Do you suffer from back pain in the lower lumbar region and nobody can find the real reason? Then tell your doctor it could be an arthropathy of the sacroiliac joint.
About three-quarters of the population have back pain in the lower lumbar region at some point in their lives. Older people are particularly affected. In many cases, the symptoms are harmless and disappear on their own or respond well to simple painkillers or warmth. It becomes difficult when the pain is of a chronic nature. Then the search for a cause can drag on for weeks, months or even years, often with no tangible result. Those affected are passed from Pontius to Pilate until they finally end up with a psychiatrist.
“One of the most frequently overlooked causes of deep-lumbar back pain is the arthropathy of the sacroiliac joint, i.e. the sacroiliac joint,” says Prof. Clément Werner of the Ortho Clinic in Zurich. Because the symptoms can be very different and the anatomy of this joint is very complex, the underlying problem often goes undetected. In addition, hardly any specialist feels responsible for this neglected joint. “We’re talking about a classic ‘No Man’s Land’.”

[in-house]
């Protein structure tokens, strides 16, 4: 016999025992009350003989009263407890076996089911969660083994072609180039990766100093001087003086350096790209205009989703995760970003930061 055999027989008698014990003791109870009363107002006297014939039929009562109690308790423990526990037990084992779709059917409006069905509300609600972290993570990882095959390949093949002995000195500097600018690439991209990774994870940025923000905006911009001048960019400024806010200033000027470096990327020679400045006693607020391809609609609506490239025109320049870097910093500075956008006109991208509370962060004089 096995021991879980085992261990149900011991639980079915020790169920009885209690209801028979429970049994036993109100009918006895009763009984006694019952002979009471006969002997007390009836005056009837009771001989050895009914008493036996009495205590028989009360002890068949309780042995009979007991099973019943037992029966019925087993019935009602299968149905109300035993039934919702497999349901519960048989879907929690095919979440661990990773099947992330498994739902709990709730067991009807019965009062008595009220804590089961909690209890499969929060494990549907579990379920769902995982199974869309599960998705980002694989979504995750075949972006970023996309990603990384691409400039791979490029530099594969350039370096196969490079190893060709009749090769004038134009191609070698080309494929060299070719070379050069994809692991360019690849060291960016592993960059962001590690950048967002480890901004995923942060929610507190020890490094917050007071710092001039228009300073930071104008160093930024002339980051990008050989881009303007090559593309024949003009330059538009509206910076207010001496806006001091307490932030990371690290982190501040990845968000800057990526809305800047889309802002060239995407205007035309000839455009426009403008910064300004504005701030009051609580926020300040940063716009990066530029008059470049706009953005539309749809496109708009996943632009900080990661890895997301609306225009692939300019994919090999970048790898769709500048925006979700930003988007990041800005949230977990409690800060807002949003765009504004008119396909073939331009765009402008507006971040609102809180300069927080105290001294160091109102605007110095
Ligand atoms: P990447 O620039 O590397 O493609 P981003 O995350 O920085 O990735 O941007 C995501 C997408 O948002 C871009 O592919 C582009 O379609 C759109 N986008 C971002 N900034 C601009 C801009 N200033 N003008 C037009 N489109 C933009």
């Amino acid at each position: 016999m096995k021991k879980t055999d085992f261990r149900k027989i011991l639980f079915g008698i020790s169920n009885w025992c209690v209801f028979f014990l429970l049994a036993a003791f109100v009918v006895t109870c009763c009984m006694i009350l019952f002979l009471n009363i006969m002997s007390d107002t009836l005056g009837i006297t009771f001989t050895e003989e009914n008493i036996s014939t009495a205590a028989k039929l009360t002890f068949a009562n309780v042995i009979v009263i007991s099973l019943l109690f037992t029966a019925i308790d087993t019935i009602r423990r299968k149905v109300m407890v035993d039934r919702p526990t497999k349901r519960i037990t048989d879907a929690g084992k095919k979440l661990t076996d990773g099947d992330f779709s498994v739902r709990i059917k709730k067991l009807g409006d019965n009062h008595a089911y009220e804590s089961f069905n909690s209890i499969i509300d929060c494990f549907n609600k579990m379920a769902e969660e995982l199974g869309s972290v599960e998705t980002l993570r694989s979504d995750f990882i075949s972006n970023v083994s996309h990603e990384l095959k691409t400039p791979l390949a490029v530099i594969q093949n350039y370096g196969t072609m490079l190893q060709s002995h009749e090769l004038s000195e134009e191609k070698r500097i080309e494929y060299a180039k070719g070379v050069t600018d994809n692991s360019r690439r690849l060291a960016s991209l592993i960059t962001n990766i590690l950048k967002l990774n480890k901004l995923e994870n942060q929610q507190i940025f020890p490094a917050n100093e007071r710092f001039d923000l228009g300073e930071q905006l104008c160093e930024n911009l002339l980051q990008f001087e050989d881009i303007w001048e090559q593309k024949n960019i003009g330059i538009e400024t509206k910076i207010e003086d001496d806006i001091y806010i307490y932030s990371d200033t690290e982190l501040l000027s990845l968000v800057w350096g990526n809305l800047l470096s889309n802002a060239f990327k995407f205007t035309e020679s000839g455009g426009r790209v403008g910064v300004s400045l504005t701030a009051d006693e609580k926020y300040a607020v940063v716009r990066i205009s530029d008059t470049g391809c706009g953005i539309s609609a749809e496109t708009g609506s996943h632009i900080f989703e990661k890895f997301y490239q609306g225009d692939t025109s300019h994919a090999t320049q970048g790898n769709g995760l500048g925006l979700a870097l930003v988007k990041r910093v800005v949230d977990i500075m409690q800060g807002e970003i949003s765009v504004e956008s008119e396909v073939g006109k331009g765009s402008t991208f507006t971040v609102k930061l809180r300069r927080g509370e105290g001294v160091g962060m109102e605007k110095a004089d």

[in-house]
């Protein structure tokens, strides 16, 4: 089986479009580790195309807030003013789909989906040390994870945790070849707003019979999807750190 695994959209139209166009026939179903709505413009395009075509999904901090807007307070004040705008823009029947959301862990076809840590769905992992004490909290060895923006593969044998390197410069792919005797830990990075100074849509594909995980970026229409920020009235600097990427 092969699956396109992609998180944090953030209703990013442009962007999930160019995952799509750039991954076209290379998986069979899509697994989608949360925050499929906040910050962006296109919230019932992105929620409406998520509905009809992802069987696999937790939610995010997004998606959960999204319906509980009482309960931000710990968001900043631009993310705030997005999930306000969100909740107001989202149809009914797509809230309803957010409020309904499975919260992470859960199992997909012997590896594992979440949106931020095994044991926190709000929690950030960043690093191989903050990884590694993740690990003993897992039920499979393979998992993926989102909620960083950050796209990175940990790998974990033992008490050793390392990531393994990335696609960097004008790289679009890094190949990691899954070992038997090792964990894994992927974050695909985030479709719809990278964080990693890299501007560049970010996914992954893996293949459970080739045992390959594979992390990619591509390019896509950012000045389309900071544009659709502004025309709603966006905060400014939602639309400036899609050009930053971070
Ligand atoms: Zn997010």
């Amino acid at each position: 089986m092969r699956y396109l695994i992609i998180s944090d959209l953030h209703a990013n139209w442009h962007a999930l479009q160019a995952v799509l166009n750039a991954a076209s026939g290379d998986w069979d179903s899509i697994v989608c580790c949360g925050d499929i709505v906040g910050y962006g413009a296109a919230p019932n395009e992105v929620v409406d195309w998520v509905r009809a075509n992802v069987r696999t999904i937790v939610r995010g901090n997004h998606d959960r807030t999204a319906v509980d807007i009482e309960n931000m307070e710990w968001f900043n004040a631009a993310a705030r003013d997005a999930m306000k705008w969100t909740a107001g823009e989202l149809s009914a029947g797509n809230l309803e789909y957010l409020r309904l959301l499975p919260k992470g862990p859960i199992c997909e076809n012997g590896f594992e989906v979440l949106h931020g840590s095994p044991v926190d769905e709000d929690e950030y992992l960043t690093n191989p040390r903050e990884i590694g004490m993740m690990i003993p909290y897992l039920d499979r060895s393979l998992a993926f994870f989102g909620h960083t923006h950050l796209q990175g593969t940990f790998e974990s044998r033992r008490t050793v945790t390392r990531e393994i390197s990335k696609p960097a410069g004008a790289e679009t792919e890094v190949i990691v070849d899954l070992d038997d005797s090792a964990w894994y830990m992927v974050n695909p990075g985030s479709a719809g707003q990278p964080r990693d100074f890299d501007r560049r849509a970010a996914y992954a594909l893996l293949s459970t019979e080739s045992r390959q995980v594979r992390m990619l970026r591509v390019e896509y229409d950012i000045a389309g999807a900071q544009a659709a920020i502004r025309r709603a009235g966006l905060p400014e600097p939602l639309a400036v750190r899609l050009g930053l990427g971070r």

Patients typically report lateral pain at the transition from the lumbar spine to the coccyx, in the hip region and on the leg. The knee remains painless. Equally typical are restless sitting and frequent changes of position.
Reliable and fast diagnosis
If an arthropathy of the sacroiliac joint is suspected, experienced hands are required. “There is a good manual test. It allows a reliable and quick diagnosis,” explains Prof. Werner. Something that doesn’t help at all is the classic X-ray image. In order to confirm the diagnosis, an infiltration with a local anaesthetic is made directly into the affected joint.
If the symptoms improve significantly, the findings are clear. However, error-free infiltration is a major challenge for anatomical and technical reasons and requires a great deal of experience. Prof. Werner: “In order to increase the accuracy, the procedure should always be performed with the aid of imaging procedures”.
Different treatment options
The treatment of acute pain is almost exclusively conservative, with painkillers and cooling. In a later phase, the patients respond better to heat. If the leg lengths are different, orthopaedic insoles are needed. In order to stabilize the joint, the muscles must be built up through active physiotherapy. If all this does not help, surgical interventions are possible. Possibilities are so-called denervation and a minimally invasive fusion of the joint. Prof. Werner: “During denervation, radiofrequency ablation is used to cut through the nerve tracts surrounding the sacroiliac joint. A special implant system has recently been developed for fusion and stabilization of the joint. The results so far are very encouraging.”